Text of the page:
This prosaically named common is right at the edge of downtown: on one side are the skyscrapers and buildings looking down from on high and in the other direction, to the south, is Old Bellevue. It’s a flat half-mile walking and running path, plus a man-made stream alongside it, all encircling a vast greensward of several acres and a duck pond where, also, people sail the little boats. With its paths and trees it has some of the feel of a European park, which probably is what they were thinking when they designed it.
And it shows some good forward planning on Bellevue’s part a few decades ago, or whenever it went in. At that time Bellevue was a classic suburb with sprawling neighborhoods and a shopping-center downtown. It would have been easy to carve up this open space, let the developers’ gold-rush have its way, and call the results Something Centre. I don’t know if some bygone planner was actually visionary or just lucky, but it worked.
Now, downtown Bellevue has become an actual small city of with a booming business in the center metropolis and lots of people living down here as well. They’ve started digging the tunnel for the light-rail train that will come through in the next few years and on the other side of downtown – diagonally across from where we are today – a new planned “arts neighborhood” called Spring District is going in. It’s a busy little city.
So Downtown Park is kind of like Central Park, if Central Park and Manhattan were each about a million times smaller. But you get my point; it feels like we’re in an urban setting. I already got in my workout earlier in the day and we take four loops of the circuit (I end up with nine walking-miles all told) and then relax on a bench to watch the world go by.
There are lots of other walkers of all ages and some who are really styled up – perhaps Nordstrom employees from nearby Bellevue Square or something who are working the noon-to-nine shift and getting in their exercise on their break (also a handful of tech geeks who are wearing their little badges pinned to their belts); a few joggers; dog-walkers; parents with kids using the playground or watching the ducks or getting soaked by splashing in the stream. A bunch of people show up and set up five pop-up volleyball courts and start playing – obviously some kind of Wednesday volleyball meetup. At 4:30 the place starts to fill up with runners who have clearly just got off work nearby and are putting in their workout.
For dinner I saute some turkey sausage and a bunch of veggies — onions, red bell peppers, asparagus, carrots, celery. Throw a little sauerkraut in for a change of pace.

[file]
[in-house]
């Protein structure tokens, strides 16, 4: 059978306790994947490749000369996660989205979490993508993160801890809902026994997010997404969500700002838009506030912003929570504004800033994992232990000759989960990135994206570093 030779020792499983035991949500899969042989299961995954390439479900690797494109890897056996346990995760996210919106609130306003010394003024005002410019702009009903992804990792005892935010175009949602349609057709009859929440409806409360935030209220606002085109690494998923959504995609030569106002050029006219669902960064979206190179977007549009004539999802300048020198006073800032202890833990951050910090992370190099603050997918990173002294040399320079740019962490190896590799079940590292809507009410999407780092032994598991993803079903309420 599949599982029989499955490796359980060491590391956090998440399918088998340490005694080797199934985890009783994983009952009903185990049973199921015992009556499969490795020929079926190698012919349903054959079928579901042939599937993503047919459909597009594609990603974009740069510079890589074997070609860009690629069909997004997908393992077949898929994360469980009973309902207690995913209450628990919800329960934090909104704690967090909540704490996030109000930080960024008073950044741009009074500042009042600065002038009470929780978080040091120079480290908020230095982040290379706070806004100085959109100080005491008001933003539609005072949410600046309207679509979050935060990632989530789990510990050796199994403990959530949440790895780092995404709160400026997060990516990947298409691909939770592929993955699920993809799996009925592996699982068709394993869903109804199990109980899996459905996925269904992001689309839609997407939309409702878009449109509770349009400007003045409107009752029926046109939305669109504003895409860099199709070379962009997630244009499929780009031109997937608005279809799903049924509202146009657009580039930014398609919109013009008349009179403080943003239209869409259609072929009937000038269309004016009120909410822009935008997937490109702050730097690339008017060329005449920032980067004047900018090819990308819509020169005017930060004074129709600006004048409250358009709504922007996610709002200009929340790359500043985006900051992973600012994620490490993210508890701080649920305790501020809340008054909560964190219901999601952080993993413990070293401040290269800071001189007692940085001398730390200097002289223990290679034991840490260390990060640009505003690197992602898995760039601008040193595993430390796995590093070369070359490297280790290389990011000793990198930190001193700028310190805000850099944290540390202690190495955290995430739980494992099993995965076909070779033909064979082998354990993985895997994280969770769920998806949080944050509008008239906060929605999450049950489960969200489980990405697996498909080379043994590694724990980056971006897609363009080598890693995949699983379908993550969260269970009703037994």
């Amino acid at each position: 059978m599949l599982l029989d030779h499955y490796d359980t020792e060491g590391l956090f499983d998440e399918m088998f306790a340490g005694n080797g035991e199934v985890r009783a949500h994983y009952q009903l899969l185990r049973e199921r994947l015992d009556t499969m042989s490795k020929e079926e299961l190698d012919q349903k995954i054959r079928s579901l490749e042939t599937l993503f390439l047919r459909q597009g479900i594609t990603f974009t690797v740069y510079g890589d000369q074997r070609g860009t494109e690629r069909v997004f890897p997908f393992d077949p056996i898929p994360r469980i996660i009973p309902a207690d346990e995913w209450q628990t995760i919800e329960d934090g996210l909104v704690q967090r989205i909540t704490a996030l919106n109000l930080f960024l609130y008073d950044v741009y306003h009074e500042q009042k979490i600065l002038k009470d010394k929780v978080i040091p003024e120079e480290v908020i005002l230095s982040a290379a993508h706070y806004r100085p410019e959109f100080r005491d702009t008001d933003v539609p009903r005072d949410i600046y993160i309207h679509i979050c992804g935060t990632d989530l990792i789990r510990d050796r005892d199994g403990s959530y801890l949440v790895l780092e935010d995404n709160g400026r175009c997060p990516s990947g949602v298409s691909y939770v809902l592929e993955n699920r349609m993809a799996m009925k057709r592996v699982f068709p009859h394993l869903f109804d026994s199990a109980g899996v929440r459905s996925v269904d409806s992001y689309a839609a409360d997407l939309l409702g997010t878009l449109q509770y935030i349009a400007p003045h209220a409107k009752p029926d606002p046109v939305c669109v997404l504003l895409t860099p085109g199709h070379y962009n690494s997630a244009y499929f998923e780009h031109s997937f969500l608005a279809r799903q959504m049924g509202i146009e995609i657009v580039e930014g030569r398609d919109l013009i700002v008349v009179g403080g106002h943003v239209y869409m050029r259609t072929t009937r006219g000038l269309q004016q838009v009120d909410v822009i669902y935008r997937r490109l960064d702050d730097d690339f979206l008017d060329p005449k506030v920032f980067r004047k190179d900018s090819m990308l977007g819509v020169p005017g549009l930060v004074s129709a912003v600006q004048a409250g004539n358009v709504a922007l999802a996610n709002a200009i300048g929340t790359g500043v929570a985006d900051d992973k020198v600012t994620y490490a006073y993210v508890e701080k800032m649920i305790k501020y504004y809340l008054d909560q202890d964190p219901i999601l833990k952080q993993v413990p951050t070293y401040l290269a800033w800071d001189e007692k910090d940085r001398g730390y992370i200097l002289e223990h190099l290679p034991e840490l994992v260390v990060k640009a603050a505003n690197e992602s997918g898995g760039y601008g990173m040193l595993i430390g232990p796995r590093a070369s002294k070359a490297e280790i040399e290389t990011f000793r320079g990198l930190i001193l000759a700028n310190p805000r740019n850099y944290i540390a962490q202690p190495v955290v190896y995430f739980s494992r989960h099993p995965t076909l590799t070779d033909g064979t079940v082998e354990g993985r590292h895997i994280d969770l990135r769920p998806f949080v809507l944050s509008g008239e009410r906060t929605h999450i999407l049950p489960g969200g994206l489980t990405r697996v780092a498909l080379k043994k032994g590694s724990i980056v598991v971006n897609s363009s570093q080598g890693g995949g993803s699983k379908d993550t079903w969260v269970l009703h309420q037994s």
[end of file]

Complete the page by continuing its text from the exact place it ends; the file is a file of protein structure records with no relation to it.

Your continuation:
Day 296, Thu Apr 21: The Mariners are playing in Cleveland, in a game that starts at 9am our time. I remember this at 11 and turn it on to watch the final three innings. If I was still working I would watch the replay of this tonight but in couch-jockey mode I can take an hour to watch while multitasking and picking up around the house. At one o’clock our time, in the Mariners’ 10th, Robinson Cano dings a three-run tater for a 10-7 win.
After the game, I head over to Home Depot to arm myself for the battle against ants – we don’t have an indoor infestation or anything, but both Enid and I have seen one or two, which is one or two too many. So just reconfirming my anti-ant stance.
Day 297, Fri Apr 22: I love music and some of my best music experiences have been at live concerts. There’s something cool about the very nature: it’s there and gone. Even the most professional, robotic, scripted shows have extemporaneous moments. And the acts that actually try to be improvisational – even if they are playing the same set list they’ve done a thousand times before – can often strike gold. There’s always the chance that you’ll hear something new, unique and cool.
Then there’s the whole ritual: being in a crowd of like-minded people, the anticipation, the magic moment when the house lights darken. All of that is great.
But I don’t go to concerts any more. They’re too loud and crowded for me. It’s one thing when you’re in the comfort of your living room and you control the volume. It’s entirely another when you are at a hockey arena and the soundman is taking a nap mid-concert. Plus, the big shows are way beyond my budget, which is more like a few dollars than a few hundred. Also, I’m not that crazy about being in a big crowd. It’s more of a hassle than an escapade. So my concert-going these days is all online. I appreciate the people shooting footage on their phones; especially since I’m not stuck behind them at the actual event. Besides all of that, I’ve done it before. Hundreds of times. Once upon a time I was out and about.
When I worked for the Lincoln Journal for a decade from around 1975-85, part of that time I was the entertainment writer.